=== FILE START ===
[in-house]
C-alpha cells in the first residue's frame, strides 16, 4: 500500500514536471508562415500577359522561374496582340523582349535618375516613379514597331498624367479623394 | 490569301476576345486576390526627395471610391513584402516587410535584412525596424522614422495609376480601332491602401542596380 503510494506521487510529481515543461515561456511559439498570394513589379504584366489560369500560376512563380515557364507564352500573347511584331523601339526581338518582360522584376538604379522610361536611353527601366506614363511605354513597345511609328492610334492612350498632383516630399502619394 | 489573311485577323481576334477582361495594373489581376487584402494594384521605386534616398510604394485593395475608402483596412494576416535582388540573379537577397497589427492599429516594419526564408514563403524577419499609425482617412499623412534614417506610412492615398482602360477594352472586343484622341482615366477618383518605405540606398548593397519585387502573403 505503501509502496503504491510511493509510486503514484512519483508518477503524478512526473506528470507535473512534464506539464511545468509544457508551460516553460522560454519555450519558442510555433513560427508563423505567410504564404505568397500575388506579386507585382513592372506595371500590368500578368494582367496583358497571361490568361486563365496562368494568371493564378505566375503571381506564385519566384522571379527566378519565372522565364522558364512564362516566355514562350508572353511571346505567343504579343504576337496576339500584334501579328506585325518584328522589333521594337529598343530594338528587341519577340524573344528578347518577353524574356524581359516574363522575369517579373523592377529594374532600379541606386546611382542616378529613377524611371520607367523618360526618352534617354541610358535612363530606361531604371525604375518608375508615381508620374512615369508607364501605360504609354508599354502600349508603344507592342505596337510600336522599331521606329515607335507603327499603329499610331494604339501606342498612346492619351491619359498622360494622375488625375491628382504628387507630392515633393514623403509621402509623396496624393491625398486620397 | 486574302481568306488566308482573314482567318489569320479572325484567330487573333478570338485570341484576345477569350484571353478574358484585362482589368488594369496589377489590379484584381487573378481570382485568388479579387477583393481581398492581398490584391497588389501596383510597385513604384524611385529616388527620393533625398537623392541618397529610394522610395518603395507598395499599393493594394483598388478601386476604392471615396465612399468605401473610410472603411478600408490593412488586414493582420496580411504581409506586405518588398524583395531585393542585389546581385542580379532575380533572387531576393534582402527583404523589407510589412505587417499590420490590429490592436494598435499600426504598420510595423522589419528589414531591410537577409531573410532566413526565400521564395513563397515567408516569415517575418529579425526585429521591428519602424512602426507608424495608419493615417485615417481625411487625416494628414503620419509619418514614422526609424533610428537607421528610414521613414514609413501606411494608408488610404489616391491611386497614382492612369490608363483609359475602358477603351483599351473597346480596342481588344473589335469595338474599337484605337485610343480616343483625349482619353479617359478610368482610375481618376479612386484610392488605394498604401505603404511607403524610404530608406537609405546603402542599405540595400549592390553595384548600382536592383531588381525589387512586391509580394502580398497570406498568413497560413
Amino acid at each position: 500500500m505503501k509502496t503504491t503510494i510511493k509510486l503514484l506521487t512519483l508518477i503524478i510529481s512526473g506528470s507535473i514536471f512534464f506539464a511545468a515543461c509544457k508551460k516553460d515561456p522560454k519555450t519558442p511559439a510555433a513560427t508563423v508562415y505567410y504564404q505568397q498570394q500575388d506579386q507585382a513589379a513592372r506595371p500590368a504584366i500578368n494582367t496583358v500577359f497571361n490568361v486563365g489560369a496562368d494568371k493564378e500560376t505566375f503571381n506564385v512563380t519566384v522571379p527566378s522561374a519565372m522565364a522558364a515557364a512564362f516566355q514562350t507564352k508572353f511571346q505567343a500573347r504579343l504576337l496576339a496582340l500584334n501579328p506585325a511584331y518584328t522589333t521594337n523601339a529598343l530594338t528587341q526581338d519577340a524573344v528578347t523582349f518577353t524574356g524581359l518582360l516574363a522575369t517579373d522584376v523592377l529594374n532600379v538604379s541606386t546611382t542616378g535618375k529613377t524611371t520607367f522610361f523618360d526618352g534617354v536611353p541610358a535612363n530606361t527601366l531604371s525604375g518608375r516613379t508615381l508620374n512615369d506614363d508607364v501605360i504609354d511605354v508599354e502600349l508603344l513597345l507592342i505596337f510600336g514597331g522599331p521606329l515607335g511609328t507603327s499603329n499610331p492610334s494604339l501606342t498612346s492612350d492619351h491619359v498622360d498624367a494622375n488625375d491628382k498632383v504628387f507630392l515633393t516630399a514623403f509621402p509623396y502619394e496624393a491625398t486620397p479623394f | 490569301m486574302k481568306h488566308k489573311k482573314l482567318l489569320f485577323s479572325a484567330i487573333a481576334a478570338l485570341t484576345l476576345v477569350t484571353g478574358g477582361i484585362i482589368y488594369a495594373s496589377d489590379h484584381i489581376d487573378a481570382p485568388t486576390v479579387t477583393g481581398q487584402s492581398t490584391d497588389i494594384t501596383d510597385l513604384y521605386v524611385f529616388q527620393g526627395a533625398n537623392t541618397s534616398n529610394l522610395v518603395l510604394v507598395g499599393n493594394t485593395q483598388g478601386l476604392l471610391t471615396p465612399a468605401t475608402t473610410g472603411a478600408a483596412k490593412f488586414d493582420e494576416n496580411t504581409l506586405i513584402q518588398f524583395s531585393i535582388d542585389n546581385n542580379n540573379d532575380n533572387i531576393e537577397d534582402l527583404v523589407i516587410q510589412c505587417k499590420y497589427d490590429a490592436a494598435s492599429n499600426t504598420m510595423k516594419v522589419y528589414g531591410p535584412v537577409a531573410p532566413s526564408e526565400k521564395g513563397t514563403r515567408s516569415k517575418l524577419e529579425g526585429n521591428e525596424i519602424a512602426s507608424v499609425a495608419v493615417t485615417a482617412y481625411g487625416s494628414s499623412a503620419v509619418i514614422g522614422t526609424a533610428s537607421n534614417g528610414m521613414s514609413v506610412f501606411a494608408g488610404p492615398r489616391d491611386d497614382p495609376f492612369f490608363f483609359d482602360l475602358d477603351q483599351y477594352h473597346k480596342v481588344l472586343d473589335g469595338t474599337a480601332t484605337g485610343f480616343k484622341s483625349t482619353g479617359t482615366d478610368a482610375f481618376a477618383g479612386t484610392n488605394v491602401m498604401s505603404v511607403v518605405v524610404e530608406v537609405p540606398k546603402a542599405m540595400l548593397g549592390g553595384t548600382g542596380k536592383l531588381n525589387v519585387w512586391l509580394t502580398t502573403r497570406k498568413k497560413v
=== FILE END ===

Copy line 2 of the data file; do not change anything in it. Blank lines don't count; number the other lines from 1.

C-alpha cells in the first residue's frame, strides 16, 4: 500500500514536471508562415500577359522561374496582340523582349535618375516613379514597331498624367479623394 | 490569301476576345486576390526627395471610391513584402516587410535584412525596424522614422495609376480601332491602401542596380 503510494506521487510529481515543461515561456511559439498570394513589379504584366489560369500560376512563380515557364507564352500573347511584331523601339526581338518582360522584376538604379522610361536611353527601366506614363511605354513597345511609328492610334492612350498632383516630399502619394 | 489573311485577323481576334477582361495594373489581376487584402494594384521605386534616398510604394485593395475608402483596412494576416535582388540573379537577397497589427492599429516594419526564408514563403524577419499609425482617412499623412534614417506610412492615398482602360477594352472586343484622341482615366477618383518605405540606398548593397519585387502573403 505503501509502496503504491510511493509510486503514484512519483508518477503524478512526473506528470507535473512534464506539464511545468509544457508551460516553460522560454519555450519558442510555433513560427508563423505567410504564404505568397500575388506579386507585382513592372506595371500590368500578368494582367496583358497571361490568361486563365496562368494568371493564378505566375503571381506564385519566384522571379527566378519565372522565364522558364512564362516566355514562350508572353511571346505567343504579343504576337496576339500584334501579328506585325518584328522589333521594337529598343530594338528587341519577340524573344528578347518577353524574356524581359516574363522575369517579373523592377529594374532600379541606386546611382542616378529613377524611371520607367523618360526618352534617354541610358535612363530606361531604371525604375518608375508615381508620374512615369508607364501605360504609354508599354502600349508603344507592342505596337510600336522599331521606329515607335507603327499603329499610331494604339501606342498612346492619351491619359498622360494622375488625375491628382504628387507630392515633393514623403509621402509623396496624393491625398486620397 | 486574302481568306488566308482573314482567318489569320479572325484567330487573333478570338485570341484576345477569350484571353478574358484585362482589368488594369496589377489590379484584381487573378481570382485568388479579387477583393481581398492581398490584391497588389501596383510597385513604384524611385529616388527620393533625398537623392541618397529610394522610395518603395507598395499599393493594394483598388478601386476604392471615396465612399468605401473610410472603411478600408490593412488586414493582420496580411504581409506586405518588398524583395531585393542585389546581385542580379532575380533572387531576393534582402527583404523589407510589412505587417499590420490590429490592436494598435499600426504598420510595423522589419528589414531591410537577409531573410532566413526565400521564395513563397515567408516569415517575418529579425526585429521591428519602424512602426507608424495608419493615417485615417481625411487625416494628414503620419509619418514614422526609424533610428537607421528610414521613414514609413501606411494608408488610404489616391491611386497614382492612369490608363483609359475602358477603351483599351473597346480596342481588344473589335469595338474599337484605337485610343480616343483625349482619353479617359478610368482610375481618376479612386484610392488605394498604401505603404511607403524610404530608406537609405546603402542599405540595400549592390553595384548600382536592383531588381525589387512586391509580394502580398497570406498568413497560413